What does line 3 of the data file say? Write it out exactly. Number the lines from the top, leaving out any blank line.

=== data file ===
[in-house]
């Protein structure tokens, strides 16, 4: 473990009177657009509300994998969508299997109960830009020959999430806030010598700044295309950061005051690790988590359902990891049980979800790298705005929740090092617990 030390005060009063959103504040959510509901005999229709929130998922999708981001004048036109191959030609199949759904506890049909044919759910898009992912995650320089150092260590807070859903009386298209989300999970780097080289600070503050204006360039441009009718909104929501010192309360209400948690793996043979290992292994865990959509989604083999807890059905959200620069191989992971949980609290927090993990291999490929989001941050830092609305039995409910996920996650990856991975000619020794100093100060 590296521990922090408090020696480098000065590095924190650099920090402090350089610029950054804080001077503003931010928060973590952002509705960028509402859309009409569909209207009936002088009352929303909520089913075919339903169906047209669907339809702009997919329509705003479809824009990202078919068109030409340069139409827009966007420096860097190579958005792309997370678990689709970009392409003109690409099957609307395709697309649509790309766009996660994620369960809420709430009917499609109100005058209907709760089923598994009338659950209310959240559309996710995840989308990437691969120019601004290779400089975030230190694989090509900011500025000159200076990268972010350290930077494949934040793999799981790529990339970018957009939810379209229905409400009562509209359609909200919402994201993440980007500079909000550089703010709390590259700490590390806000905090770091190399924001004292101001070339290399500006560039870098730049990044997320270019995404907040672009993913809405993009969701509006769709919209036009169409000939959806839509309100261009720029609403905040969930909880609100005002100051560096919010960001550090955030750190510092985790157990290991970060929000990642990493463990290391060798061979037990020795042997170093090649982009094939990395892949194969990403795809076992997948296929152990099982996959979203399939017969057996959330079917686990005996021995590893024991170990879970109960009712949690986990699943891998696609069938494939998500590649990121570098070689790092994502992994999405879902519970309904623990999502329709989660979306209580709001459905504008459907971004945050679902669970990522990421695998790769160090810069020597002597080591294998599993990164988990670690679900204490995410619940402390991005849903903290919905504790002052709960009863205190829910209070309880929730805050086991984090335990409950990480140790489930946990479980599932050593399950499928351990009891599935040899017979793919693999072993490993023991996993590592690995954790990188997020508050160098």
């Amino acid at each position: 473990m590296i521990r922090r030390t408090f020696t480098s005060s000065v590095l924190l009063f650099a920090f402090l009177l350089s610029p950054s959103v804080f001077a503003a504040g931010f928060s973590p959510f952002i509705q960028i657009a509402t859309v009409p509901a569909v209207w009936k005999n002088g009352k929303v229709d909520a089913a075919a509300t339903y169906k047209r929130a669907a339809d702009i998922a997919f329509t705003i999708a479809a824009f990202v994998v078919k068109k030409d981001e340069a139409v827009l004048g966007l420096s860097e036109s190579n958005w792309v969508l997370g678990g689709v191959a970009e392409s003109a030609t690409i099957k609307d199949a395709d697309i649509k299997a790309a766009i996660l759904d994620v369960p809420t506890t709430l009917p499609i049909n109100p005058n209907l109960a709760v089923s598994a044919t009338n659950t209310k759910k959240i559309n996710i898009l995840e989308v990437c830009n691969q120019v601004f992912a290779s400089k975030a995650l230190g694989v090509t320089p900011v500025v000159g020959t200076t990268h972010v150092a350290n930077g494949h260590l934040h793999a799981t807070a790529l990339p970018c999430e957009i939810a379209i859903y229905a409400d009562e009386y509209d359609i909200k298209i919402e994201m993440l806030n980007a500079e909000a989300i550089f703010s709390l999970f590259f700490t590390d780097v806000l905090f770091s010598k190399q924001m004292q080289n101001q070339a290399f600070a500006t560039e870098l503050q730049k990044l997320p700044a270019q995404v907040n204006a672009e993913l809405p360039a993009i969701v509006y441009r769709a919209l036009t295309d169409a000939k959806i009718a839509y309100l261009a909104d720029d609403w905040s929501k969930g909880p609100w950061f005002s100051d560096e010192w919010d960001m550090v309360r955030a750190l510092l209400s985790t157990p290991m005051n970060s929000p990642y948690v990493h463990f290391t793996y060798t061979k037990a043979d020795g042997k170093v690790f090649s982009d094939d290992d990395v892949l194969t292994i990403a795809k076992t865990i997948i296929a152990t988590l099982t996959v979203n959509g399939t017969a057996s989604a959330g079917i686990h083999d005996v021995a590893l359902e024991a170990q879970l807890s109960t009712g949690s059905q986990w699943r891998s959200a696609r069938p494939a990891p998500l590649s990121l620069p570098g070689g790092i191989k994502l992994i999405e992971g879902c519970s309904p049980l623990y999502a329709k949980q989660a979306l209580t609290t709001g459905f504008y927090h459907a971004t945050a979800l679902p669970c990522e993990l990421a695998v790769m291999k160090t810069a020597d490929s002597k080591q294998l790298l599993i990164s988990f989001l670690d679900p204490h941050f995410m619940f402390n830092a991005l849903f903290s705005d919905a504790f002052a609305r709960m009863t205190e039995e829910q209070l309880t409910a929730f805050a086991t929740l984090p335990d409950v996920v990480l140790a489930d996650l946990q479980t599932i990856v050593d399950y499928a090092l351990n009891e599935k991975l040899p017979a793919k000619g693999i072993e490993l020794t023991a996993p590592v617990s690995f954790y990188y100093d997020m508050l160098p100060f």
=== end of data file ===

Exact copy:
């Amino acid at each position: 473990m590296i521990r922090r030390t408090f020696t480098s005060s000065v590095l924190l009063f650099a920090f402090l009177l350089s610029p950054s959103v804080f001077a503003a504040g931010f928060s973590p959510f952002i509705q960028i657009a509402t859309v009409p509901a569909v209207w009936k005999n002088g009352k929303v229709d909520a089913a075919a509300t339903y169906k047209r929130a669907a339809d702009i998922a997919f329509t705003i999708a479809a824009f990202v994998v078919k068109k030409d981001e340069a139409v827009l004048g966007l420096s860097e036109s190579n958005w792309v969508l997370g678990g689709v191959a970009e392409s003109a030609t690409i099957k609307d199949a395709d697309i649509k299997a790309a766009i996660l759904d994620v369960p809420t506890t709430l009917p499609i049909n109100p005058n209907l109960a709760v089923s598994a044919t009338n659950t209310k759910k959240i559309n996710i898009l995840e989308v990437c830009n691969q120019v601004f992912a290779s400089k975030a995650l230190g694989v090509t320089p900011v500025v000159g020959t200076t990268h972010v150092a350290n930077g494949h260590l934040h793999a799981t807070a790529l990339p970018c999430e957009i939810a379209i859903y229905a409400d009562e009386y509209d359609i909200k298209i919402e994201m993440l806030n980007a500079e909000a989300i550089f703010s709390l999970f590259f700490t590390d780097v806000l905090f770091s010598k190399q924001m004292q080289n101001q070339a290399f600070a500006t560039e870098l503050q730049k990044l997320p700044a270019q995404v907040n204006a672009e993913l809405p360039a993009i969701v509006y441009r769709a919209l036009t295309d169409a000939k959806i009718a839509y309100l261009a909104d720029d609403w905040s929501k969930g909880p609100w950061f005002s100051d560096e010192w919010d960001m550090v309360r955030a750190l510092l209400s985790t157990p290991m005051n970060s929000p990642y948690v990493h463990f290391t793996y060798t061979k037990a043979d020795g042997k170093v690790f090649s982009d094939d290992d990395v892949l194969t292994i990403a795809k076992t865990i997948i296929a152990t988590l099982t996959v979203n959509g399939t017969a057996s989604a959330g079917i686990h083999d005996v021995a590893l359902e024991a170990q879970l807890s109960t009712g949690s059905q986990w699943r891998s959200a696609r069938p494939a990891p998500l590649s990121l620069p570098g070689g790092i191989k994502l992994i999405e992971g879902c519970s309904p049980l623990y999502a329709k949980q989660a979306l209580t609290t709001g459905f504008y927090h459907a971004t945050a979800l679902p669970c990522e993990l990421a695998v790769m291999k160090t810069a020597d490929s002597k080591q294998l790298l599993i990164s988990f989001l670690d679900p204490h941050f995410m619940f402390n830092a991005l849903f903290s705005d919905a504790f002052a609305r709960m009863t205190e039995e829910q209070l309880t409910a929730f805050a086991t929740l984090p335990d409950v996920v990480l140790a489930d996650l946990q479980t599932i990856v050593d399950y499928a090092l351990n009891e599935k991975l040899p017979a793919k000619g693999i072993e490993l020794t023991a996993p590592v617990s690995f954790y990188y100093d997020m508050l160098p100060f």